Saturday, August 19, 2006

Swedish Grand Hotels.
June 19th

To get to the city of Lund in Sweden you fly to Denmark. Yes, Denmark. While there's a sea separating the two countries, it's still the best way to go. You land in Copenhagen, board the airport train, watch the view as the train gets on the 16km bridge that crosses the sea and 30 minutes later you're in Lund. Welcome.

A quick Internet search about the bridge shows it's a bridge-tunnel combination. The bridge dives under water at a certain point to leave space for ships to pass. I don't remember that, but then I was probably in travel-stupor, a state similar to the hibernation of laptops when they're not needed. Or maybe after the first kilometer of sea I decided it all looks the same and went back to reading my book.

Lund is a university town with lots of students, some industry and not much else. We did a quick tour of the town center, some restaurants and shops, and a quick jaunt through the old city - the city is almost 1000 years old. But since my brain was still in travel stupor and my camera was at the hotel, you'll have to go there yourselves to see it.

We were booked at the Grand Hotel, a fancy old hotel from 1899. The building is shaped like a castle with minarets and towers rising up. Some of my colleagues had round rooms since they were located inside the tower. When I checked in, I got "upgraded". You don't say "no" to an upgrade, but sometimes you should check the small print. The upgraded room is indeed bigger, and also includes a sort of terrace. I was level with the top of the towers and so when my stupor finally wore off I was able to get a few nice pictures of Lund-skyline-at-sunnet.

What they don't tell you is that while your room is number 505, the elevator only reaches the 4th floor. And oh yes - the stairs climbing up to room 505 were built to allow archers to quickly climb to their firing holes at the top of the castle while not taking up any space from the actual building fortifications. It was amazing that my suitcase fit the stairs. Of course it's not a real castle so I'm not sure what they were thinking.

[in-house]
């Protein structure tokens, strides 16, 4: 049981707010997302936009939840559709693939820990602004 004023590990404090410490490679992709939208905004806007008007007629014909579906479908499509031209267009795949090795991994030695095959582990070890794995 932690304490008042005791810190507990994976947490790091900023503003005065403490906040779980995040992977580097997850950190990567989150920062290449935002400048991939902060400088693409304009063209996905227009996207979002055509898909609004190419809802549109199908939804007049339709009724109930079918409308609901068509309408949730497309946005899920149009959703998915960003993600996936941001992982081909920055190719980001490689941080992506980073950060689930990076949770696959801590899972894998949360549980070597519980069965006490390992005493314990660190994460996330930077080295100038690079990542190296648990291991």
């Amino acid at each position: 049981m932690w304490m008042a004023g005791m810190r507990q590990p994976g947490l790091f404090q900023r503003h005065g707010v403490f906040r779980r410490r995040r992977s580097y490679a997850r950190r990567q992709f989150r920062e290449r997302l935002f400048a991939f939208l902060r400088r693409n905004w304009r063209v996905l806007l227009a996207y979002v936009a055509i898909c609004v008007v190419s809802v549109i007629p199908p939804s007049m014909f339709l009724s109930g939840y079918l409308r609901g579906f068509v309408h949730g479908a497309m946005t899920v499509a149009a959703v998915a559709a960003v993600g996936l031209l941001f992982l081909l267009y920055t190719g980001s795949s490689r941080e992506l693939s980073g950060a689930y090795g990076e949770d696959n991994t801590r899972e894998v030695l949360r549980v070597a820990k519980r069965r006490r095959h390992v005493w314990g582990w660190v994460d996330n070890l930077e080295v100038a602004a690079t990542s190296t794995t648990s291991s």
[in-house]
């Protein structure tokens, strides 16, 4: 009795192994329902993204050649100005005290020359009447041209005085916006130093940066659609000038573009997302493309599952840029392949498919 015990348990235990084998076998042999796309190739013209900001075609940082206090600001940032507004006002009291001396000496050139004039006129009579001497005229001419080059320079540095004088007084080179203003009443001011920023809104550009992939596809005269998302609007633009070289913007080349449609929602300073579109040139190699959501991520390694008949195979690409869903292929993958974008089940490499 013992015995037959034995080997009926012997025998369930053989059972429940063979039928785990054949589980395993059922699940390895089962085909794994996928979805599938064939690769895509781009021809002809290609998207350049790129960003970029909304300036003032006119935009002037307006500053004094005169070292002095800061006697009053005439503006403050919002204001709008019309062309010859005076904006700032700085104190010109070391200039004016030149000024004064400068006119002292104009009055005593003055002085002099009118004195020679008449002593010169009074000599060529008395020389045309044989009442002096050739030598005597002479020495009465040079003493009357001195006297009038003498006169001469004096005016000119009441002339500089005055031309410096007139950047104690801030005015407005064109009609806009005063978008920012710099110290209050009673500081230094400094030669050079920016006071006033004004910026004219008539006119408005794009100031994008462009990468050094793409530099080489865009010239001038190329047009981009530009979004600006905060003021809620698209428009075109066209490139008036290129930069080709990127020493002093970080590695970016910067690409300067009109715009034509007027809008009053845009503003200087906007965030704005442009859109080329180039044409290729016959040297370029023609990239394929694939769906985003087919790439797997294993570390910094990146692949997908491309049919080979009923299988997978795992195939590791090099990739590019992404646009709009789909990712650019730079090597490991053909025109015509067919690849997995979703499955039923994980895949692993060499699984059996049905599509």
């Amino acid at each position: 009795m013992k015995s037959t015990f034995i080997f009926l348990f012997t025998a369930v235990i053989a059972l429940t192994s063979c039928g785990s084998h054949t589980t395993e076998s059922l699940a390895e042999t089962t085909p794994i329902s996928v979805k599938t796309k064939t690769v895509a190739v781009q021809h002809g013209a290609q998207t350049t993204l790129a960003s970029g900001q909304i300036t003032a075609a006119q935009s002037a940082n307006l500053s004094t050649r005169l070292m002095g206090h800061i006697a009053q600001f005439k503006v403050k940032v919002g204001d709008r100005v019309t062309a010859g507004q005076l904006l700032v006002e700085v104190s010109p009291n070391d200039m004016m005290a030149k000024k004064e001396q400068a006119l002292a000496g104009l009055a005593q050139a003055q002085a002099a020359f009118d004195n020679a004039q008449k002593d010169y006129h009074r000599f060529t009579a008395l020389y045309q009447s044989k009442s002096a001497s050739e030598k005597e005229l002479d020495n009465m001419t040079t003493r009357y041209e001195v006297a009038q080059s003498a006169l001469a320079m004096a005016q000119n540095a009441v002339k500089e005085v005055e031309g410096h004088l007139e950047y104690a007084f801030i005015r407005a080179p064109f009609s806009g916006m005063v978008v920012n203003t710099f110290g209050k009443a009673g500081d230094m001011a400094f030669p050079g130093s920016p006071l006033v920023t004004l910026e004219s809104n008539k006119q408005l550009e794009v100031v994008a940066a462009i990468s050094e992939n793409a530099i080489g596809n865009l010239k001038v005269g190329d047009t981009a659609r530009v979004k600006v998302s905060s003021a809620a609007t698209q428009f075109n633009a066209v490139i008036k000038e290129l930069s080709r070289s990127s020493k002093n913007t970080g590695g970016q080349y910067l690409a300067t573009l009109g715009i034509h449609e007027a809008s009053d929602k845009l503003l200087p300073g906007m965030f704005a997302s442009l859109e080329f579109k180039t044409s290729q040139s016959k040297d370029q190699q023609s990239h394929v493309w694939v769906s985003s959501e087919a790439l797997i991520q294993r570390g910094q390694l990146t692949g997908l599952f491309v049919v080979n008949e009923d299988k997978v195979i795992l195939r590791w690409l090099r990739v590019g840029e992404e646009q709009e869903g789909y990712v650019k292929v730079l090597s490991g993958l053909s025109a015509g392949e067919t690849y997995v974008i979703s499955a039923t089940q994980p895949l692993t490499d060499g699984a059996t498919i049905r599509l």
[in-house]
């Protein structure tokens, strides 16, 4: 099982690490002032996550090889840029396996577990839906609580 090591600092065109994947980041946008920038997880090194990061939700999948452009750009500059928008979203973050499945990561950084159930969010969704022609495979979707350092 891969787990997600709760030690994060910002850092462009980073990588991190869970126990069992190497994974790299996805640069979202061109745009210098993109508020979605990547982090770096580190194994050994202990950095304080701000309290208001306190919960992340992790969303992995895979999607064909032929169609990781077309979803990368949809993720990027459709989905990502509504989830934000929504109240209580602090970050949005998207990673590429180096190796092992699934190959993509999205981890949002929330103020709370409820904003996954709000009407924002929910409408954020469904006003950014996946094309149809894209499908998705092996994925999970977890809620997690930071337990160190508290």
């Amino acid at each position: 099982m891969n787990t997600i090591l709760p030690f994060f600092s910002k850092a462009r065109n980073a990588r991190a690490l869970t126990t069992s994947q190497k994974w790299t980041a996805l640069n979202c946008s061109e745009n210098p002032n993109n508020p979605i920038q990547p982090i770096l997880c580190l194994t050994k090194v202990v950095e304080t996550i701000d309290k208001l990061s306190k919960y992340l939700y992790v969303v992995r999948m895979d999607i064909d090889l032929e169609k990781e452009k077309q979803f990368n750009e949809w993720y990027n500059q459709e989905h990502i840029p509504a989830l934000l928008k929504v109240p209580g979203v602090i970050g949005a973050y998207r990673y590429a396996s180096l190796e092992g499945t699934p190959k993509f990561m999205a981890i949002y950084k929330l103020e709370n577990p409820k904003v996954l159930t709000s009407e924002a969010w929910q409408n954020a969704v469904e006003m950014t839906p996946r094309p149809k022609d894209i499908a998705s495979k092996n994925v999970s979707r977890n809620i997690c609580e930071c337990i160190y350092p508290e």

But I was lucky! After climbing those stairs, I found out that people staying in 515 had another floor to climb. I guess I was only partially "upgraded" :)

The other interesting thing about the hotel was the mattresses. A poll at breakfast showed that all of us had the same mattress type. Apparently purchased in 1899 as well, the mattresses at the Grand Hotel have a tendency to sag in the middle. You lie on them and your head and toes are suddenly a few heads and toes higher than your middle. Quite an interesting position to sleep in. Add to that a slight list to port (my apologies for the nautical term but it seems appropriate for someone trying to navigate the deep waters of sleep in a foreign country) and you get the added risk of falling out of bed at night.

Lying there, I noticed that the bed stand had a sharp corner that is "optimally positioned" to catch my head if I fall off. I pushed it away, just in case. In the morning, we heard someone from a different breakfast table telling his friends how he fell off. Maybe it's time for the Grand hotel to open up donate to the historical mattress museum and get some new stock.

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Anonymous said...

Great as usual! love reading you!

Anonymous said...

my matress, small as the bed, smaller than a twin bed, was the only comfortable thing in the room. i was lying on it for over 90 minutes while waiting for Amex to do something about Air France and my lost laggague...
and as they built in those long ago days, the missing AC was badly missing.